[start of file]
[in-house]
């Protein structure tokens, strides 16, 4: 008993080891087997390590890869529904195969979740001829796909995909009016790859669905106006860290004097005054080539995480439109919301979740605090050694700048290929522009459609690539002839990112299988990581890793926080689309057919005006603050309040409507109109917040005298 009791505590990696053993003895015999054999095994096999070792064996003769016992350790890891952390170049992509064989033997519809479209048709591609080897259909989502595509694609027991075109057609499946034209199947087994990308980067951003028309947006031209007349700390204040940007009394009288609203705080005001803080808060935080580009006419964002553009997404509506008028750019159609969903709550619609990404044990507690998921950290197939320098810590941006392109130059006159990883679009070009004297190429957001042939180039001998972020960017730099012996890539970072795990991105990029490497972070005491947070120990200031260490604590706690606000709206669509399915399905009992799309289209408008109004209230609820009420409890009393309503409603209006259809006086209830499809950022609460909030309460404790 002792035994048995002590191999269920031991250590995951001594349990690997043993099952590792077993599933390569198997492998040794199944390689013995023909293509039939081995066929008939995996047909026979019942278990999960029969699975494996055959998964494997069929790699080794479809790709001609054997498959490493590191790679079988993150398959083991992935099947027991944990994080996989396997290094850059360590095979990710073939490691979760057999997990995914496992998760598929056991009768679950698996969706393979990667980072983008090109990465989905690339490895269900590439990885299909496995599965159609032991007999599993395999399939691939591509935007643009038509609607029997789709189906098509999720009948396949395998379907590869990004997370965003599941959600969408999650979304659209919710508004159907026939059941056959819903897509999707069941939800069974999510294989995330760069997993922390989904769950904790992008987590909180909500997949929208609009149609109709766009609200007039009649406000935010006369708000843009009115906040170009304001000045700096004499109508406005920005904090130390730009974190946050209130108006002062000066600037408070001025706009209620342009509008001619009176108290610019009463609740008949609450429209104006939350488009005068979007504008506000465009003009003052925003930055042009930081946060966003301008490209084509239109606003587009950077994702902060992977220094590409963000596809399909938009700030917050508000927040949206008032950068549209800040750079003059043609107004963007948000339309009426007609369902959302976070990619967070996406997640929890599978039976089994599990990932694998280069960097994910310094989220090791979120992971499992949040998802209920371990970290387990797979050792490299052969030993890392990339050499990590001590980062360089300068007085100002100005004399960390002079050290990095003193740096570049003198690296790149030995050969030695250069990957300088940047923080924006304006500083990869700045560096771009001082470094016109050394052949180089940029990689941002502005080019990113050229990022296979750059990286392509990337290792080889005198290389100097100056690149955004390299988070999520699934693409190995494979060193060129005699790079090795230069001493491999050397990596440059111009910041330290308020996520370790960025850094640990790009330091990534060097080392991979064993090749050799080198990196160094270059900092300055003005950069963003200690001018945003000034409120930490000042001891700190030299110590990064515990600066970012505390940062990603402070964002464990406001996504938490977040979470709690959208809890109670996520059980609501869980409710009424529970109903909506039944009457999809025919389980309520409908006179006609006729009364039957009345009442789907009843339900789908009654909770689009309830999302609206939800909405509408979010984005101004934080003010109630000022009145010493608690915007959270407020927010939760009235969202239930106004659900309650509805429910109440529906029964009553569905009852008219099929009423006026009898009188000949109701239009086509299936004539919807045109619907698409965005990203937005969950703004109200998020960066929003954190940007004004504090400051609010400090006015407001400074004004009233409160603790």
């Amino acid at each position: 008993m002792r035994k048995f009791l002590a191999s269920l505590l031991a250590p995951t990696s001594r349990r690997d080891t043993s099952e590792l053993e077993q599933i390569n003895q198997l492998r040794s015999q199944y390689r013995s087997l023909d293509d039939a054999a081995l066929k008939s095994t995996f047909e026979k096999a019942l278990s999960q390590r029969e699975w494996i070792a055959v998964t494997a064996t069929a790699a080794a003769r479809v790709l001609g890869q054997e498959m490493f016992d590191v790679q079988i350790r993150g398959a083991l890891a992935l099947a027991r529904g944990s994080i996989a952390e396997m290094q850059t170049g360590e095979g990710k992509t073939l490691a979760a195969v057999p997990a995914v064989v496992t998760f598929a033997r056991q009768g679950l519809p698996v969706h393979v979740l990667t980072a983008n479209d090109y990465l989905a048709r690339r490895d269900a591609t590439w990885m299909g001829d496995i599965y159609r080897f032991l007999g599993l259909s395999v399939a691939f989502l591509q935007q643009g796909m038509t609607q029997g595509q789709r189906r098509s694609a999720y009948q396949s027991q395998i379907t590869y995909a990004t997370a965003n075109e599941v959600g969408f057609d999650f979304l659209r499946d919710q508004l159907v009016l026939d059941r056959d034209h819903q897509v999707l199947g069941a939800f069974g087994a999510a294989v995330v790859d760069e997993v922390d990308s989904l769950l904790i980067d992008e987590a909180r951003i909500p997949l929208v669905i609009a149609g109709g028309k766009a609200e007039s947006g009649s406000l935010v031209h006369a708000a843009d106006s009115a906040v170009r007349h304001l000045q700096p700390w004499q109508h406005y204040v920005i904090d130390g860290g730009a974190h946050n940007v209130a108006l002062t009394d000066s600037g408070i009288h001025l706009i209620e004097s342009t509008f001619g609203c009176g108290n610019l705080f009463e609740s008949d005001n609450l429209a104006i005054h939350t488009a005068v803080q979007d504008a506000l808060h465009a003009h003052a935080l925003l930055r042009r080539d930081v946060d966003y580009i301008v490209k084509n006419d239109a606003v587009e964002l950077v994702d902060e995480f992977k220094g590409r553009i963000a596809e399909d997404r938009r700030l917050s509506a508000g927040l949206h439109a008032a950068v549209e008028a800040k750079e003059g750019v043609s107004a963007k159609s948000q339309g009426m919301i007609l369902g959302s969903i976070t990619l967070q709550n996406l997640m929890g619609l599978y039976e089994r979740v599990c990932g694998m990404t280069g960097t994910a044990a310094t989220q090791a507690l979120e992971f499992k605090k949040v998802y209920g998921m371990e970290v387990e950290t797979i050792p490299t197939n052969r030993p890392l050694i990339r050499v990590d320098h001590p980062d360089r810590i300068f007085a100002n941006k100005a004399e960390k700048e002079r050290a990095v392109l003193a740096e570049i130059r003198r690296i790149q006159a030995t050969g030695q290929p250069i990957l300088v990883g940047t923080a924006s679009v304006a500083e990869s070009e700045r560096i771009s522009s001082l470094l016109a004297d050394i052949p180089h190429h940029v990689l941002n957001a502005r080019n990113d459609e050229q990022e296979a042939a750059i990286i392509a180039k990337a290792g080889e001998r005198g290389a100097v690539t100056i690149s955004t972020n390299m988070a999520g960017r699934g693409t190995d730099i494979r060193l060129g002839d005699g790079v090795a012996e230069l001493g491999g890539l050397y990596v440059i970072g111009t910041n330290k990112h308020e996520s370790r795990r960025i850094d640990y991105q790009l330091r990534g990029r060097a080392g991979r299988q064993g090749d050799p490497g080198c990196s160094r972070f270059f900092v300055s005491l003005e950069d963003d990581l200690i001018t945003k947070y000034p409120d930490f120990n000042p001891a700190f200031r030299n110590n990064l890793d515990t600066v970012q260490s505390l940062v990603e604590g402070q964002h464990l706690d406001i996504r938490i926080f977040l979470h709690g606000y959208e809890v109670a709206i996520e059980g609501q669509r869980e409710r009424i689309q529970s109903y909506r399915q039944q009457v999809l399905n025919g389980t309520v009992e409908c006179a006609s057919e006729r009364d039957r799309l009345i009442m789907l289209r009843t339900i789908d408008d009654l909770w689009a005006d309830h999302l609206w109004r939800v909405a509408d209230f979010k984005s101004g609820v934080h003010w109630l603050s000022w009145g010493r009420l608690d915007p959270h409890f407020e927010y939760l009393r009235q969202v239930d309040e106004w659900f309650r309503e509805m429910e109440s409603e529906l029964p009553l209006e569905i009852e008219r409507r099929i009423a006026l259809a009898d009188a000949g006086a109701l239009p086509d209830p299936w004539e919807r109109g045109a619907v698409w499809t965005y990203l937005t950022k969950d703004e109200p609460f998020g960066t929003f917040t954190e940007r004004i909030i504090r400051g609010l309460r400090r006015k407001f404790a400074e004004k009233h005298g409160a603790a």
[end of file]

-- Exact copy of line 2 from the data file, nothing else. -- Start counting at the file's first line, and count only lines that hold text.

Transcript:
């Protein structure tokens, strides 16, 4: 008993080891087997390590890869529904195969979740001829796909995909009016790859669905106006860290004097005054080539995480439109919301979740605090050694700048290929522009459609690539002839990112299988990581890793926080689309057919005006603050309040409507109109917040005298 009791505590990696053993003895015999054999095994096999070792064996003769016992350790890891952390170049992509064989033997519809479209048709591609080897259909989502595509694609027991075109057609499946034209199947087994990308980067951003028309947006031209007349700390204040940007009394009288609203705080005001803080808060935080580009006419964002553009997404509506008028750019159609969903709550619609990404044990507690998921950290197939320098810590941006392109130059006159990883679009070009004297190429957001042939180039001998972020960017730099012996890539970072795990991105990029490497972070005491947070120990200031260490604590706690606000709206669509399915399905009992799309289209408008109004209230609820009420409890009393309503409603209006259809006086209830499809950022609460909030309460404790 002792035994048995002590191999269920031991250590995951001594349990690997043993099952590792077993599933390569198997492998040794199944390689013995023909293509039939081995066929008939995996047909026979019942278990999960029969699975494996055959998964494997069929790699080794479809790709001609054997498959490493590191790679079988993150398959083991992935099947027991944990994080996989396997290094850059360590095979990710073939490691979760057999997990995914496992998760598929056991009768679950698996969706393979990667980072983008090109990465989905690339490895269900590439990885299909496995599965159609032991007999599993395999399939691939591509935007643009038509609607029997789709189906098509999720009948396949395998379907590869990004997370965003599941959600969408999650979304659209919710508004159907026939059941056959819903897509999707069941939800069974999510294989995330760069997993922390989904769950904790992008987590909180909500997949929208609009149609109709766009609200007039009649406000935010006369708000843009009115906040170009304001000045700096004499109508406005920005904090130390730009974190946050209130108006002062000066600037408070001025706009209620342009509008001619009176108290610019009463609740008949609450429209104006939350488009005068979007504008506000465009003009003052925003930055042009930081946060966003301008490209084509239109606003587009950077994702902060992977220094590409963000596809399909938009700030917050508000927040949206008032950068549209800040750079003059043609107004963007948000339309009426007609369902959302976070990619967070996406997640929890599978039976089994599990990932694998280069960097994910310094989220090791979120992971499992949040998802209920371990970290387990797979050792490299052969030993890392990339050499990590001590980062360089300068007085100002100005004399960390002079050290990095003193740096570049003198690296790149030995050969030695250069990957300088940047923080924006304006500083990869700045560096771009001082470094016109050394052949180089940029990689941002502005080019990113050229990022296979750059990286392509990337290792080889005198290389100097100056690149955004390299988070999520699934693409190995494979060193060129005699790079090795230069001493491999050397990596440059111009910041330290308020996520370790960025850094640990790009330091990534060097080392991979064993090749050799080198990196160094270059900092300055003005950069963003200690001018945003000034409120930490000042001891700190030299110590990064515990600066970012505390940062990603402070964002464990406001996504938490977040979470709690959208809890109670996520059980609501869980409710009424529970109903909506039944009457999809025919389980309520409908006179006609006729009364039957009345009442789907009843339900789908009654909770689009309830999302609206939800909405509408979010984005101004934080003010109630000022009145010493608690915007959270407020927010939760009235969202239930106004659900309650509805429910109440529906029964009553569905009852008219099929009423006026009898009188000949109701239009086509299936004539919807045109619907698409965005990203937005969950703004109200998020960066929003954190940007004004504090400051609010400090006015407001400074004004009233409160603790």